This means they bolstered the Fed’s balance sheet by buying U.S. Treasuries in order to keep interest rates low, hoping to spur the economy through this artificial means. It’s the equivalent of you or me printing money to pay off our credit card debt. And it has worked…for now.
As Bloomberg reports, “From 2008 to 2015, the nominal value of the global stock of investable assets has increased by about 40 percent, to over $500 trillion from over $350 trillion. Yet the real assets behind these numbers changed little, reflecting, in effect, the asset-inflationary nature of quantitative easing. The effects of asset inflation are as profound as those of the better-known consumer inflation.”
The effects of quantitative easing have been to bolster the balance sheet of those who were already rich while keeping salaries stagnant and creating a bubble in the stock market.
This means that when the stock market crashes, and when consumer inflation does kick in from the stock market money moving into different places, savers will be the ultimate losers.
They will not have cashed in on the stock bubble, and consumer inflation – which will have the potential of being hyperinflation – will eat away at their savings. Worse yet, it may happen at a point in time where it will be impossible to recover for retirement.
The good news is, there are still a host of wealth building opportunities today – as long as you take the time to get financially educated.
The Difference Between Financial Winners And Losers
I don’t have a crystal ball, and I don’t pretend to know if betting on any presidential candidate or form of government will actually change the default future of these millennials.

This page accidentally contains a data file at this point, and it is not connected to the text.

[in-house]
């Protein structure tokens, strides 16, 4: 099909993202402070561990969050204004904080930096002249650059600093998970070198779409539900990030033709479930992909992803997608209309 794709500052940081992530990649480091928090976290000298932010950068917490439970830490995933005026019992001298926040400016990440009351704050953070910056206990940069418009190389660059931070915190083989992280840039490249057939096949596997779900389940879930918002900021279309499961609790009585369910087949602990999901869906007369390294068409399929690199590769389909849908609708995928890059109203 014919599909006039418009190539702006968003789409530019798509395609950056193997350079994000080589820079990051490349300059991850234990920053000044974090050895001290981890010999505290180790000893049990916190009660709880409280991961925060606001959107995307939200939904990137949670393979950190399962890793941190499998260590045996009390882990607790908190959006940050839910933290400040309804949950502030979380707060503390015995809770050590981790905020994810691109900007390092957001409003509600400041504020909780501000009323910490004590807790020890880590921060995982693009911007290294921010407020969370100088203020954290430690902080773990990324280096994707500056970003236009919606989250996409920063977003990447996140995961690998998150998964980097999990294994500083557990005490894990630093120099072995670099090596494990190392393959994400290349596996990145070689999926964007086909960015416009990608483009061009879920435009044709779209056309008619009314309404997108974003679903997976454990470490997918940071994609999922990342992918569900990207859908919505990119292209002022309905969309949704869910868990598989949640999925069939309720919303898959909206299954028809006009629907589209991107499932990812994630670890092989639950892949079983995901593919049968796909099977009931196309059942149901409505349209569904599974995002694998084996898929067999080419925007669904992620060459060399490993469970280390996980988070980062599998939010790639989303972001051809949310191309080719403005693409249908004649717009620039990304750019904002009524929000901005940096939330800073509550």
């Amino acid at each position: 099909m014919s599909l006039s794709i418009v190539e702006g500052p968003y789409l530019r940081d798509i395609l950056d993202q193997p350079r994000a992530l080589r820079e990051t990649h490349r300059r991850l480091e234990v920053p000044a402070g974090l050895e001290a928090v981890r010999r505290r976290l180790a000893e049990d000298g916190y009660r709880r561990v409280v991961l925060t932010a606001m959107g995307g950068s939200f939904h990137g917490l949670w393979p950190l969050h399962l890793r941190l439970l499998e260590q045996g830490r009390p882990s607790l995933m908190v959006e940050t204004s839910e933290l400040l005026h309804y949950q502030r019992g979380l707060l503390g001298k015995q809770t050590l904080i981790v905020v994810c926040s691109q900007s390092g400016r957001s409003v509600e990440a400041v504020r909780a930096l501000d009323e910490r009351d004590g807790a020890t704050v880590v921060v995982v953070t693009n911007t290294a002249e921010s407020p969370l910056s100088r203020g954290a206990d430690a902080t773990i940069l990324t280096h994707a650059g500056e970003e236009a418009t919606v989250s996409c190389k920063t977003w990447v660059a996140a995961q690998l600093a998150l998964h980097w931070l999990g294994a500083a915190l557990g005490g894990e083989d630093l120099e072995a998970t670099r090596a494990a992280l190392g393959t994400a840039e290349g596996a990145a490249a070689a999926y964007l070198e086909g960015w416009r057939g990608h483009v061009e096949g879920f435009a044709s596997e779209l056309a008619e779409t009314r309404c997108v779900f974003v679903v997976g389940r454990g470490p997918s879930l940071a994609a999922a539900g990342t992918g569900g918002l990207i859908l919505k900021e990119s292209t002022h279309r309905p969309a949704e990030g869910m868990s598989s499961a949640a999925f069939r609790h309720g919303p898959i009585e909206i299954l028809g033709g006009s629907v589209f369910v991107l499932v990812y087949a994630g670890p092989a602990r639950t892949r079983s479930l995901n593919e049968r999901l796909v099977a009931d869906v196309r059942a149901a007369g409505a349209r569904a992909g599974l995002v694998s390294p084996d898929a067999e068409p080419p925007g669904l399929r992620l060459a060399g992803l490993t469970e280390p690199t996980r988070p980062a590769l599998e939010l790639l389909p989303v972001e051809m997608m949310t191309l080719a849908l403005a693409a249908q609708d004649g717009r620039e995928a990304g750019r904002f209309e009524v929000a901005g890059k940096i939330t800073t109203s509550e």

One thing I do know, however, is that the surest way to prosper is the same as it has always been: to understand the rules of the game of money and to play by them as best as you can.
Today, millennials are increasingly losers at the game of money and investing. The question is, how can they become winners?
A truth that will never change is that there are always winners and losers in life and in business. But have you ever stopped to wonder what the difference is between the two? Is it just sheer luck, or is there something else at work?
They have learned from books, seminars, and coaching. Most importantly is they applied their knowledge and learned from the mistakes they’ve made. Each loss is an opportunity to learn how to gain later on.
To be clear, I don’t think that millennials are losers. They are, however, at a severe disadvantage because they don’t fundamentally know how money and investing works in the real world. The good news is they can rise up and win—if they apply themselves to financial education.
If you want to be a winner, you must be able to put emotion aside and you must always be learning about money and how it works. It never stops, but it does get better.
With each lesson learned, your confidence grows and your losses don’t sting as much. In fact, sometimes they become welcome and the money lost is worth the lessons learned.
Editor, Rich Dad Poor Dad Daily